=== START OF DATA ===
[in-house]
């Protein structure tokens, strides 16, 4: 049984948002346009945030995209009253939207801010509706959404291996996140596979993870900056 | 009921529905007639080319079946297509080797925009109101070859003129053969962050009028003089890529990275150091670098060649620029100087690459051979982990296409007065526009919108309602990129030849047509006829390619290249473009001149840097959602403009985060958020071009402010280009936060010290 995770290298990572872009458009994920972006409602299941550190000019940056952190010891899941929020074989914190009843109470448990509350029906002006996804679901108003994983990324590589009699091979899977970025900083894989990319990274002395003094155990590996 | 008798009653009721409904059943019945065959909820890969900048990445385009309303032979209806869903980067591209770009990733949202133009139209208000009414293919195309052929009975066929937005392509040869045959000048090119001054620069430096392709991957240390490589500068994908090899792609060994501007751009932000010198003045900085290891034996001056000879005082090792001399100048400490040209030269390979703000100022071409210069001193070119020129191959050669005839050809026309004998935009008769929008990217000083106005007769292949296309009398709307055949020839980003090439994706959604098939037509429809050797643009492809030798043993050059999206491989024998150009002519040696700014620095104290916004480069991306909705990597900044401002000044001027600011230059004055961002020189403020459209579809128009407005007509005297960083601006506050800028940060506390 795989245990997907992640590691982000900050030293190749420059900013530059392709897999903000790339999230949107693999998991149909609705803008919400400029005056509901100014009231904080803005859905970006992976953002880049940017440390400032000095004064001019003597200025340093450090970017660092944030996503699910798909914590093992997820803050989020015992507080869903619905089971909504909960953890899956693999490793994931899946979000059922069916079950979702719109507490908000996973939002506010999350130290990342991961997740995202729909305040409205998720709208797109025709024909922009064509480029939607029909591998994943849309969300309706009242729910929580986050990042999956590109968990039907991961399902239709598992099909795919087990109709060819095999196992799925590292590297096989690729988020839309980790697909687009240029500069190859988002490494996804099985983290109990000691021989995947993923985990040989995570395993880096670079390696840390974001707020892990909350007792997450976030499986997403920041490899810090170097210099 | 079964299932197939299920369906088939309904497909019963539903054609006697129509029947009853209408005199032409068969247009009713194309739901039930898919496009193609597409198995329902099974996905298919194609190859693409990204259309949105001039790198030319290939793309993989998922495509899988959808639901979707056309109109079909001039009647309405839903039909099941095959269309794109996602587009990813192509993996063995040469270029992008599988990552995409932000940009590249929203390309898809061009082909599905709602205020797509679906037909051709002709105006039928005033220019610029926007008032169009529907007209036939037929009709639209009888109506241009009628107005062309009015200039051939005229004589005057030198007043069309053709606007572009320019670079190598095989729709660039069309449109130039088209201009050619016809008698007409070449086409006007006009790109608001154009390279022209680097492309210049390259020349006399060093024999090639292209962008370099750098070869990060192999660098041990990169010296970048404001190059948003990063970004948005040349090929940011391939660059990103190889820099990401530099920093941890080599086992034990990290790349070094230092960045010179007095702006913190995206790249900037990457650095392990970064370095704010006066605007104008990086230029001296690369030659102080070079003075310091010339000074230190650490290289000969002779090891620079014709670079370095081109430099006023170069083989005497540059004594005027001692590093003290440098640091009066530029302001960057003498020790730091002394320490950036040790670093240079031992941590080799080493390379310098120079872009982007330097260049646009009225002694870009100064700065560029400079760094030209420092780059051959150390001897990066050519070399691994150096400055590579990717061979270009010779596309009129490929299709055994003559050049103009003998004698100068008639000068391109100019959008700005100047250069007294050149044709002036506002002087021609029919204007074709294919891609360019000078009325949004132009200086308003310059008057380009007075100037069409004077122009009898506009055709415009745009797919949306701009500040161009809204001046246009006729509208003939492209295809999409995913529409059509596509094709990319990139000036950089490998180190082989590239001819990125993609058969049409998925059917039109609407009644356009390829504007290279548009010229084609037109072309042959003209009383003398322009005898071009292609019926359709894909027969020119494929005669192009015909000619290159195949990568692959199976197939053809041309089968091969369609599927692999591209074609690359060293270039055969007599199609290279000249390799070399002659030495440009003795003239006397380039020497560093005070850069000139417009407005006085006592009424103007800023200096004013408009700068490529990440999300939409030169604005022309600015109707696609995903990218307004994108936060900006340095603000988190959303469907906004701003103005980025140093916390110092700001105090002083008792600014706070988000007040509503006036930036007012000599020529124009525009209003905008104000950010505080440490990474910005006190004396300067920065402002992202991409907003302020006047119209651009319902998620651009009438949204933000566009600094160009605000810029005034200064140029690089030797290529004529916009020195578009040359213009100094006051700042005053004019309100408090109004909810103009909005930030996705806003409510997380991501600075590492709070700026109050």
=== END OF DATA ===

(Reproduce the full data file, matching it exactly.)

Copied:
[in-house]
């Protein structure tokens, strides 16, 4: 049984948002346009945030995209009253939207801010509706959404291996996140596979993870900056 | 009921529905007639080319079946297509080797925009109101070859003129053969962050009028003089890529990275150091670098060649620029100087690459051979982990296409007065526009919108309602990129030849047509006829390619290249473009001149840097959602403009985060958020071009402010280009936060010290 995770290298990572872009458009994920972006409602299941550190000019940056952190010891899941929020074989914190009843109470448990509350029906002006996804679901108003994983990324590589009699091979899977970025900083894989990319990274002395003094155990590996 | 008798009653009721409904059943019945065959909820890969900048990445385009309303032979209806869903980067591209770009990733949202133009139209208000009414293919195309052929009975066929937005392509040869045959000048090119001054620069430096392709991957240390490589500068994908090899792609060994501007751009932000010198003045900085290891034996001056000879005082090792001399100048400490040209030269390979703000100022071409210069001193070119020129191959050669005839050809026309004998935009008769929008990217000083106005007769292949296309009398709307055949020839980003090439994706959604098939037509429809050797643009492809030798043993050059999206491989024998150009002519040696700014620095104290916004480069991306909705990597900044401002000044001027600011230059004055961002020189403020459209579809128009407005007509005297960083601006506050800028940060506390 795989245990997907992640590691982000900050030293190749420059900013530059392709897999903000790339999230949107693999998991149909609705803008919400400029005056509901100014009231904080803005859905970006992976953002880049940017440390400032000095004064001019003597200025340093450090970017660092944030996503699910798909914590093992997820803050989020015992507080869903619905089971909504909960953890899956693999490793994931899946979000059922069916079950979702719109507490908000996973939002506010999350130290990342991961997740995202729909305040409205998720709208797109025709024909922009064509480029939607029909591998994943849309969300309706009242729910929580986050990042999956590109968990039907991961399902239709598992099909795919087990109709060819095999196992799925590292590297096989690729988020839309980790697909687009240029500069190859988002490494996804099985983290109990000691021989995947993923985990040989995570395993880096670079390696840390974001707020892990909350007792997450976030499986997403920041490899810090170097210099 | 079964299932197939299920369906088939309904497909019963539903054609006697129509029947009853209408005199032409068969247009009713194309739901039930898919496009193609597409198995329902099974996905298919194609190859693409990204259309949105001039790198030319290939793309993989998922495509899988959808639901979707056309109109079909001039009647309405839903039909099941095959269309794109996602587009990813192509993996063995040469270029992008599988990552995409932000940009590249929203390309898809061009082909599905709602205020797509679906037909051709002709105006039928005033220019610029926007008032169009529907007209036939037929009709639209009888109506241009009628107005062309009015200039051939005229004589005057030198007043069309053709606007572009320019670079190598095989729709660039069309449109130039088209201009050619016809008698007409070449086409006007006009790109608001154009390279022209680097492309210049390259020349006399060093024999090639292209962008370099750098070869990060192999660098041990990169010296970048404001190059948003990063970004948005040349090929940011391939660059990103190889820099990401530099920093941890080599086992034990990290790349070094230092960045010179007095702006913190995206790249900037990457650095392990970064370095704010006066605007104008990086230029001296690369030659102080070079003075310091010339000074230190650490290289000969002779090891620079014709670079370095081109430099006023170069083989005497540059004594005027001692590093003290440098640091009066530029302001960057003498020790730091002394320490950036040790670093240079031992941590080799080493390379310098120079872009982007330097260049646009009225002694870009100064700065560029400079760094030209420092780059051959150390001897990066050519070399691994150096400055590579990717061979270009010779596309009129490929299709055994003559050049103009003998004698100068008639000068391109100019959008700005100047250069007294050149044709002036506002002087021609029919204007074709294919891609360019000078009325949004132009200086308003310059008057380009007075100037069409004077122009009898506009055709415009745009797919949306701009500040161009809204001046246009006729509208003939492209295809999409995913529409059509596509094709990319990139000036950089490998180190082989590239001819990125993609058969049409998925059917039109609407009644356009390829504007290279548009010229084609037109072309042959003209009383003398322009005898071009292609019926359709894909027969020119494929005669192009015909000619290159195949990568692959199976197939053809041309089968091969369609599927692999591209074609690359060293270039055969007599199609290279000249390799070399002659030495440009003795003239006397380039020497560093005070850069000139417009407005006085006592009424103007800023200096004013408009700068490529990440999300939409030169604005022309600015109707696609995903990218307004994108936060900006340095603000988190959303469907906004701003103005980025140093916390110092700001105090002083008792600014706070988000007040509503006036930036007012000599020529124009525009209003905008104000950010505080440490990474910005006190004396300067920065402002992202991409907003302020006047119209651009319902998620651009009438949204933000566009600094160009605000810029005034200064140029690089030797290529004529916009020195578009040359213009100094006051700042005053004019309100408090109004909810103009909005930030996705806003409510997380991501600075590492709070700026109050």